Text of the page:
“All too often, anger becomes an alluring substitute for grieving, promising agency and control when one’s real situation does not offer control . . . Anger is often well-grounded, but it is too easy for it to hijack the necessary mourning process.”
Brain Pickings is a fantastic site, full of articles about emotional development, literature, philosophy and a number of other topics which can inspire and help us to imagine greater things. The post referenced below and found here, provides an insightful reflection on anger and grieving, by the philosopher Martha Nussbaum.
I was reviewing my Nocturnal Works Twitter account @nocturnalworks and found something that made me smile. Thought I would share it here, for you.
I started listening to the Buddist Geeks podcasts some years ago, as I looked for further inspiration for my mediation practice. Not only was I drawn to these podcasts because of meditation, but I was also attracted to their practical approach to the topics they cover. If you are looking for something to listen to in the car, on the train, while tramping (I prefer to listen to the birds, but to each their own), then I would recommend that you check out Buddhist Geeks.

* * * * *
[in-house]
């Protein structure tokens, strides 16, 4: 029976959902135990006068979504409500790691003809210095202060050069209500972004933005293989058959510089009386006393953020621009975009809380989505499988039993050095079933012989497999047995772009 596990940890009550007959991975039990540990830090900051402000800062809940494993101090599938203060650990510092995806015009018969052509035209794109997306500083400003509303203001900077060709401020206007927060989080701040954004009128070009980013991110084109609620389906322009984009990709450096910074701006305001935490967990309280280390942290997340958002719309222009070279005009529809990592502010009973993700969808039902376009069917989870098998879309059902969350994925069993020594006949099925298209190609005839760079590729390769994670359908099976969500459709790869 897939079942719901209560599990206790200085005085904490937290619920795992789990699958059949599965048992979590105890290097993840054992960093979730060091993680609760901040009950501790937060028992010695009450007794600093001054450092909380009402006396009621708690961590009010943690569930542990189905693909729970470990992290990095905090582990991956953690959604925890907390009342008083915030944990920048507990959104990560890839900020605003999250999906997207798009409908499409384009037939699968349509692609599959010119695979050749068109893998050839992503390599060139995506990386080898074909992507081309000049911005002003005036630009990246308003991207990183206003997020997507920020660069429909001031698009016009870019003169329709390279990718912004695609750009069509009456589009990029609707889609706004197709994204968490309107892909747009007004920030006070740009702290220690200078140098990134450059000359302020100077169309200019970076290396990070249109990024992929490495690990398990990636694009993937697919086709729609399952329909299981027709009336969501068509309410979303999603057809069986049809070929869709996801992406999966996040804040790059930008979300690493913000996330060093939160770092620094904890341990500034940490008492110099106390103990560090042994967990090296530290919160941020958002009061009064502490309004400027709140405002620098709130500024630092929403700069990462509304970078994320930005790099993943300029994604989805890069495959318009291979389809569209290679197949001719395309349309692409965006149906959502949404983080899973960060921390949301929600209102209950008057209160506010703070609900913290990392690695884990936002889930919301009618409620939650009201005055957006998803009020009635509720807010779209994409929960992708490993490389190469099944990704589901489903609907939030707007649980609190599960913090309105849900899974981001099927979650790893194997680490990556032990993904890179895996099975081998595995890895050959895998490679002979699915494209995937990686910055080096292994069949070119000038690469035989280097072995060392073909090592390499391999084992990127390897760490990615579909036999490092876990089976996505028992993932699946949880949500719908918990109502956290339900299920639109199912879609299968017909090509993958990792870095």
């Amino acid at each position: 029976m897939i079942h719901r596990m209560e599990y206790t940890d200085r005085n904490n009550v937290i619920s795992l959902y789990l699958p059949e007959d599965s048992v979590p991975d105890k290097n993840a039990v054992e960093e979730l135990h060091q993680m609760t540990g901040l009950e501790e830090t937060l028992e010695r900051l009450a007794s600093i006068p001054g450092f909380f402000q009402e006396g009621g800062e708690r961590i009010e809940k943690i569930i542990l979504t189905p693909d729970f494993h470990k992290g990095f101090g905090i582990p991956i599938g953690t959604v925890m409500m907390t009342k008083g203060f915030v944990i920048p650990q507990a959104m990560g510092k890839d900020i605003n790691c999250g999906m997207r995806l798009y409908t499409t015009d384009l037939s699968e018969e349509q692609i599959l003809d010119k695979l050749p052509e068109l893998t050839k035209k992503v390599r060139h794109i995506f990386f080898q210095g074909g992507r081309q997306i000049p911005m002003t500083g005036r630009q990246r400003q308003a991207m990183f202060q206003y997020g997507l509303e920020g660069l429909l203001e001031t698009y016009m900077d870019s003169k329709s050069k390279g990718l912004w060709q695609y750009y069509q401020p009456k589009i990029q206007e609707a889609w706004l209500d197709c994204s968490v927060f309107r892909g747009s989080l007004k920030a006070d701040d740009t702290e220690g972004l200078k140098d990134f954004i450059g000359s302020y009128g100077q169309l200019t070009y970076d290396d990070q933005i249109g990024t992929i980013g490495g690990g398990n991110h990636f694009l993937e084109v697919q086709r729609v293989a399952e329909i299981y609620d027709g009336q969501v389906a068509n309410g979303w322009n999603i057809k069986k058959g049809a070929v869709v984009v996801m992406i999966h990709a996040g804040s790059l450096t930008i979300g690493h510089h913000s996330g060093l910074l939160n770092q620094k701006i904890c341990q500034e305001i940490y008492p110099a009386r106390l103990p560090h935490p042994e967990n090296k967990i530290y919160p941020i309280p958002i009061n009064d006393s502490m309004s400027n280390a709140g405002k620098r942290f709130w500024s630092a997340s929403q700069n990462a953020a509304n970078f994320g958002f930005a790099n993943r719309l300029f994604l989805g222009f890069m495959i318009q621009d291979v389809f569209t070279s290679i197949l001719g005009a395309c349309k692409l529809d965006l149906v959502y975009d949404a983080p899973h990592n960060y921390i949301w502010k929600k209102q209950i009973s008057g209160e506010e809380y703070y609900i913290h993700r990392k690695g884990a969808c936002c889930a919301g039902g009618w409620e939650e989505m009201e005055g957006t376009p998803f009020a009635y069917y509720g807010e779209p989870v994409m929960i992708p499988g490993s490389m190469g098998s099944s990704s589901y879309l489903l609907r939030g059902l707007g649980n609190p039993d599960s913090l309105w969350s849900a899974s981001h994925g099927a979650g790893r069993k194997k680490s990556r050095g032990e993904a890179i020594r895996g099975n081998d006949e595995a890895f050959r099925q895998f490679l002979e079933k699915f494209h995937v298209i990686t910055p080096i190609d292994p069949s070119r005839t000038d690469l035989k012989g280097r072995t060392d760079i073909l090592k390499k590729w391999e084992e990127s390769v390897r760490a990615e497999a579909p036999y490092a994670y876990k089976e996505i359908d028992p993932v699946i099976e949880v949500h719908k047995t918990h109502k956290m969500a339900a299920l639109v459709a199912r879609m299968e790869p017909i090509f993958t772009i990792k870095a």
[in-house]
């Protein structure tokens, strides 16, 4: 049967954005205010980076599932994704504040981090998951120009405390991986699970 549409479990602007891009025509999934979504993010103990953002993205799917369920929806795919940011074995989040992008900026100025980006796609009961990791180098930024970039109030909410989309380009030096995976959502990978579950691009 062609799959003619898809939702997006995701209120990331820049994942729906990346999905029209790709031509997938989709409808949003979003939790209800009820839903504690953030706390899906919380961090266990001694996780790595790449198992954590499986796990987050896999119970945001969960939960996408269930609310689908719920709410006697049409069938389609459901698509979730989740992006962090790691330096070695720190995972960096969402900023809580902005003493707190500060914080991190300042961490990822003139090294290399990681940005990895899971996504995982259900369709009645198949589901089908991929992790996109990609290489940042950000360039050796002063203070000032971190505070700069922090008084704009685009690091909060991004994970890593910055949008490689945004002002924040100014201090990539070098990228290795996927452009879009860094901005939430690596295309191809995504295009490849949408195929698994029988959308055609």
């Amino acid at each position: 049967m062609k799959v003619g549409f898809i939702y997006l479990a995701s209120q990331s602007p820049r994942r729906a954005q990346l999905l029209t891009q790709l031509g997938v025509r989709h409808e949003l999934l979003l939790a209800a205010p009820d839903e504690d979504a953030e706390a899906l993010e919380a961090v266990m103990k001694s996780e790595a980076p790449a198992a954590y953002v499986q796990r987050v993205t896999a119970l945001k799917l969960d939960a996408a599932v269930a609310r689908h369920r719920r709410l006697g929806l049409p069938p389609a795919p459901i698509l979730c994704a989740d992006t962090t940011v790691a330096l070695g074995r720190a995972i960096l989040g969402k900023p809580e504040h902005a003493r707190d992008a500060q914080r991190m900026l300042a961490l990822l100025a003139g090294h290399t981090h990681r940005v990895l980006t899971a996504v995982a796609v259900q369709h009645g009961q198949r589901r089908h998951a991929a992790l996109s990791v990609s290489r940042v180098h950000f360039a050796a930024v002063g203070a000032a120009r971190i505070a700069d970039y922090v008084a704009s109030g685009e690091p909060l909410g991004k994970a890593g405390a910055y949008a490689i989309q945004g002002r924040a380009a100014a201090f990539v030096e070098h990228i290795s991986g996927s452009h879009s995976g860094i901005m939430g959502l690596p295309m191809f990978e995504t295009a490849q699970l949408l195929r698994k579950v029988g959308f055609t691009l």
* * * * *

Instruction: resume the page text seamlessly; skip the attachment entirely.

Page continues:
It can be difficult to deal with the gloom, at times. The worst thing to do for your moods can seem the most natural – to stay in bed and brood over the things working through your mind. One of the things that can most help with moods can seem the most difficult to do. To get out of bed and exercise can produce chemicals to help with your moods and being able to focus on the things around you, as you walk, can be incredibly therapeutic.
I went on a walk today with my son. The wind on my face, the warmth of the sun, the sound of his voice, the feeling of the gravel shifting beneath my feet. All of these things helped to ground me in a place outside of my head. We walked a path behind our home and stopped to take this photo. If you need someone to help you get outside and exercise, try sharing this page with a friend and ask them to help you get outside (and outside of your own head).